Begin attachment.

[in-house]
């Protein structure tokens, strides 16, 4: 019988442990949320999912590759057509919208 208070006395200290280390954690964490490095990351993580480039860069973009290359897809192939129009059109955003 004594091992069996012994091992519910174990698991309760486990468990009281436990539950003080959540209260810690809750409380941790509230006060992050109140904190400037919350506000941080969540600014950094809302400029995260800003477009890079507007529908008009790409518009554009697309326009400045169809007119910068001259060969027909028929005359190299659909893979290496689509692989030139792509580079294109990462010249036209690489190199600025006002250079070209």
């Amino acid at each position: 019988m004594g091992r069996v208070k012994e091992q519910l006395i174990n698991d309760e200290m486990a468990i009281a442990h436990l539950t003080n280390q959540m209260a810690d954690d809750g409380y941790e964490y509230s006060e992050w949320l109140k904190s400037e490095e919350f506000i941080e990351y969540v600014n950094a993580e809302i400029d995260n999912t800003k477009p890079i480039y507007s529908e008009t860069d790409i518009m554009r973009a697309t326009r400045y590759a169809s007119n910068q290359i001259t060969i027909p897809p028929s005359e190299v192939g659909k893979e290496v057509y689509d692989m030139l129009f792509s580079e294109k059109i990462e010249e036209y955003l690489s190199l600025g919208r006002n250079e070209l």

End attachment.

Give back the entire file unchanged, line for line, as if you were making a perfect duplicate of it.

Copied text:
[in-house]
């Protein structure tokens, strides 16, 4: 019988442990949320999912590759057509919208 208070006395200290280390954690964490490095990351993580480039860069973009290359897809192939129009059109955003 004594091992069996012994091992519910174990698991309760486990468990009281436990539950003080959540209260810690809750409380941790509230006060992050109140904190400037919350506000941080969540600014950094809302400029995260800003477009890079507007529908008009790409518009554009697309326009400045169809007119910068001259060969027909028929005359190299659909893979290496689509692989030139792509580079294109990462010249036209690489190199600025006002250079070209």
């Amino acid at each position: 019988m004594g091992r069996v208070k012994e091992q519910l006395i174990n698991d309760e200290m486990a468990i009281a442990h436990l539950t003080n280390q959540m209260a810690d954690d809750g409380y941790e964490y509230s006060e992050w949320l109140k904190s400037e490095e919350f506000i941080e990351y969540v600014n950094a993580e809302i400029d995260n999912t800003k477009p890079i480039y507007s529908e008009t860069d790409i518009m554009r973009a697309t326009r400045y590759a169809s007119n910068q290359i001259t060969i027909p897809p028929s005359e190299v192939g659909k893979e290496v057509y689509d692989m030139l129009f792509s580079e294109k059109i990462e010249e036209y955003l690489s190199l600025g919208r006002n250079e070209l």